Albis: river in Germania, modern Elbe.
With a length of almost 1,100 kilometers (1,094 to be precise), the river Elbe is one of the longest rivers in Europe. It source is in Bohemia (the Czech Republic) and it flows through the eastern part of Germany to the North Sea. The rocky isle of Helgoland, where the ancients found amber, is opposite the Elbe's estuary.
The ancient authors were aware that the river had its source in Bohemia, but were unsure about the exact location. Writing at the beginning of the second century, Tacitus tells that the river "rises in the territories of the Hermondurians";note[Tacitus, Germania 41.2.] the geographer Ptolemy thinks about the Sudeten Mountains;note[Ptolemy, Geography 2.11.1.]; and Cassius Dio, benefiting from the exploration during the Marcomannian campaigns of Marcus Aurelius, states that the source was in the Vandalician Mountains, or the Krkonoše, which is correct.note[Cassius Dio, Roman History 55.1.3)]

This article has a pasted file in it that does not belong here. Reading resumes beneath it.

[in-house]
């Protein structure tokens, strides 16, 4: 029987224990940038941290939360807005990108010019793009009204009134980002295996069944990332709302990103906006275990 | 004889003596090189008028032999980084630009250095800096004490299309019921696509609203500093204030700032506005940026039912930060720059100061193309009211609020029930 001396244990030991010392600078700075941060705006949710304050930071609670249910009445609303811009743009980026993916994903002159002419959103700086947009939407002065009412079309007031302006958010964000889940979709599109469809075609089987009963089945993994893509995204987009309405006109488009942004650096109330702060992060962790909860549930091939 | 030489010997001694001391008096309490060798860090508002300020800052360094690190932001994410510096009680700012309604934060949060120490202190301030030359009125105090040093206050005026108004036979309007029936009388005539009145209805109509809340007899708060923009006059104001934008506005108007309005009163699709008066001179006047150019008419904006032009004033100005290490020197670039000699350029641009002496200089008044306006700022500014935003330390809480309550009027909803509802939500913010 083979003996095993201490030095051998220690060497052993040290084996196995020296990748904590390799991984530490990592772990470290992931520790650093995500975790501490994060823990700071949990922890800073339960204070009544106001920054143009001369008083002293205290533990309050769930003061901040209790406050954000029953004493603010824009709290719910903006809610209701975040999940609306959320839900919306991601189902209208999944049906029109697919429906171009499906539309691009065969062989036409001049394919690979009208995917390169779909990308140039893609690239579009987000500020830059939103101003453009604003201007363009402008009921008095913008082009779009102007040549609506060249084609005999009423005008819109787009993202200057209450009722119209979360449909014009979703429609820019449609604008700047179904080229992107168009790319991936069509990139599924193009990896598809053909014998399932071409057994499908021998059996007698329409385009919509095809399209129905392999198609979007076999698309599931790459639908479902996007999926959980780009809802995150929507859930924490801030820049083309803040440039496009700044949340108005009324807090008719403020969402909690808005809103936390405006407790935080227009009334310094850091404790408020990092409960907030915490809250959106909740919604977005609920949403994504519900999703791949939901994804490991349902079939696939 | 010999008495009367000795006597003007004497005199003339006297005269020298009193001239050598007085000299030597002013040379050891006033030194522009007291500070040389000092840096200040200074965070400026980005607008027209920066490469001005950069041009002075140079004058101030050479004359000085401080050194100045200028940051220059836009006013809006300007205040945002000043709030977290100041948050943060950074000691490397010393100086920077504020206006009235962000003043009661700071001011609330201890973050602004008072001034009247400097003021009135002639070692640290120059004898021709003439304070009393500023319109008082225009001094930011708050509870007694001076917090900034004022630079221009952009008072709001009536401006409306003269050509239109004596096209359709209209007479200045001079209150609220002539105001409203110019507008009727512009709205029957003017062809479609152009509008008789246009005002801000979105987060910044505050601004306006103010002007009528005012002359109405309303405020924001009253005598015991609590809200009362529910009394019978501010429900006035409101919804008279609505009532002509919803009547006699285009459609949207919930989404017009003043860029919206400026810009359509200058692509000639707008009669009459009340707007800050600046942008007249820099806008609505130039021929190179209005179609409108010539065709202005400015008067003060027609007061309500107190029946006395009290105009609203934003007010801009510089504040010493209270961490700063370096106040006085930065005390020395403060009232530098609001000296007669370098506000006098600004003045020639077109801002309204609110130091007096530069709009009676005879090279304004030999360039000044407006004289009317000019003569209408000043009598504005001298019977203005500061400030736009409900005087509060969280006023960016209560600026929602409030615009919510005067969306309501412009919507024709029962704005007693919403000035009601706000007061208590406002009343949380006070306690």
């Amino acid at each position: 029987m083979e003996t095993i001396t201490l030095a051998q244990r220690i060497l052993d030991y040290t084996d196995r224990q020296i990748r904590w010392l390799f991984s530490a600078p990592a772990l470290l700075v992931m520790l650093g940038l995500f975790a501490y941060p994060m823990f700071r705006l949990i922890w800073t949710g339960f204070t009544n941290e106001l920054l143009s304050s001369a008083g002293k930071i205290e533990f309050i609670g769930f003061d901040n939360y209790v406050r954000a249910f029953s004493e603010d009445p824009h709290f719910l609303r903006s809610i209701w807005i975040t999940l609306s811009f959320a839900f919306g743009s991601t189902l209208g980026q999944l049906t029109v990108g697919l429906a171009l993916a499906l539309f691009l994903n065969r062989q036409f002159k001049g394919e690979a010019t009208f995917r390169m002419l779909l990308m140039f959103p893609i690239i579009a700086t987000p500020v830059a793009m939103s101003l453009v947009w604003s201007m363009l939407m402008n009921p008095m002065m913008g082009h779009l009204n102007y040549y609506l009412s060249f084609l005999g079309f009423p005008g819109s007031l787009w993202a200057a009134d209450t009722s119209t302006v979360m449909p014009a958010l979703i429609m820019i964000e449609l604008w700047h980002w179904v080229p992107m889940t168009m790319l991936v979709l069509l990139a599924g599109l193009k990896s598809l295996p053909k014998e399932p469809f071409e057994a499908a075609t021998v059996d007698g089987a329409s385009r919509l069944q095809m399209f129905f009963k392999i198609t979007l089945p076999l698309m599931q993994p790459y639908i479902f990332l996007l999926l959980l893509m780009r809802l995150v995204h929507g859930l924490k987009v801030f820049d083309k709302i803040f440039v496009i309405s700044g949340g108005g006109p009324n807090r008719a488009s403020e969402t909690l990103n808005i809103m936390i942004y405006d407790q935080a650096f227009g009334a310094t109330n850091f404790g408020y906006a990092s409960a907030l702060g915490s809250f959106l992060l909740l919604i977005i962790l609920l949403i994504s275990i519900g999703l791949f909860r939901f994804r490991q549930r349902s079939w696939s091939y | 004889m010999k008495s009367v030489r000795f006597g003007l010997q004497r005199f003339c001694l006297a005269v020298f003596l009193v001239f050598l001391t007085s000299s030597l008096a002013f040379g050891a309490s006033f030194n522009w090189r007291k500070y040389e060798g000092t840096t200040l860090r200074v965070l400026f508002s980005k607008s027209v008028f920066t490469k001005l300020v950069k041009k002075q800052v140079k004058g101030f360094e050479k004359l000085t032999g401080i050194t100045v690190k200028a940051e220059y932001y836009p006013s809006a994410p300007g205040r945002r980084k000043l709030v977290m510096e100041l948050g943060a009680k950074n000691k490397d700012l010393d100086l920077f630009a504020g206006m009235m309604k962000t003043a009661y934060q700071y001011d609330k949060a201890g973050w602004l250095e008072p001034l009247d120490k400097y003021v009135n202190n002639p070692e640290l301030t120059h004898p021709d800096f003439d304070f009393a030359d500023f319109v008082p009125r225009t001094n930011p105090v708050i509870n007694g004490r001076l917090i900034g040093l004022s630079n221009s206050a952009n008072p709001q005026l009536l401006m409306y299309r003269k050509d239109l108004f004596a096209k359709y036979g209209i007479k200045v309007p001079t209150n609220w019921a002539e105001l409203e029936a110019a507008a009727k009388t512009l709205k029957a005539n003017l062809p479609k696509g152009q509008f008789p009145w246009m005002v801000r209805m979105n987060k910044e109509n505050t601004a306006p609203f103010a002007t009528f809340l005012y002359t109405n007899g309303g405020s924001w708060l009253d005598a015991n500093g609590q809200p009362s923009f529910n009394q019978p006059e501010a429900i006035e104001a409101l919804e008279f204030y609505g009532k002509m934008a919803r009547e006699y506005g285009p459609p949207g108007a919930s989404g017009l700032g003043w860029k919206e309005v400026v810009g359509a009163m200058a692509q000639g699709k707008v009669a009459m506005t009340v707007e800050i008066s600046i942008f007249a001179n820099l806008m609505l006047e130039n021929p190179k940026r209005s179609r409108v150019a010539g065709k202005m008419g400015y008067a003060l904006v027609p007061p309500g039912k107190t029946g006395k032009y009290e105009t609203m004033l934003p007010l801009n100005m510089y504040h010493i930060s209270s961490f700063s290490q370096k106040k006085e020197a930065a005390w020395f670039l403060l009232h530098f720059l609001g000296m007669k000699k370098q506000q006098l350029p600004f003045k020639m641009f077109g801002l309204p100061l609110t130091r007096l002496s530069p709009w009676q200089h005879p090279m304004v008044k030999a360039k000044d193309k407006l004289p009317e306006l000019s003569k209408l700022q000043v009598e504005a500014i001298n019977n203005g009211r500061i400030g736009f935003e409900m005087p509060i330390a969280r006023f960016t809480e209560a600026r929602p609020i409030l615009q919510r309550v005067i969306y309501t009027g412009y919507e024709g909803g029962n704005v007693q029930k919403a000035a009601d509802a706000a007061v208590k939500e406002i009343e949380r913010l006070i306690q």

The first Roman commander to reach the Elbe, was prince Drusus in 9 BCE,note[Cassius Dio, Roman History 55.1.2-4] and the first Roman to cross it was Lucius Domitius Ahenobarbus.note[Cassius Dio, Roman History 55.10a.2] Although it is often said that the Germanic Wars that started in 12 BCE were aimed at moving the imperial frontier from the Rhine to the Elbe, this is not mentioned in our sources. It is true that in 5 CE, Tiberius marched along the river for a considerable distance,note[Velleius Paterculus, Roman History 2.106.] but there is no proof that this was more than an exploration.
Among the tribes living along the river were the Langobards (along the Lower Elbe) and the Hermondurians (along the Middle Elbe), who both belonged to the Jastorf culture. In other words, they were German tribes. This is also true of the Semnones, who lived on the east bank, along the Havel and Spree. Along the Upper Elbe, the Celtic Boii gave their name to Bohemen; they were later replaced by the Germanic Marcomanni.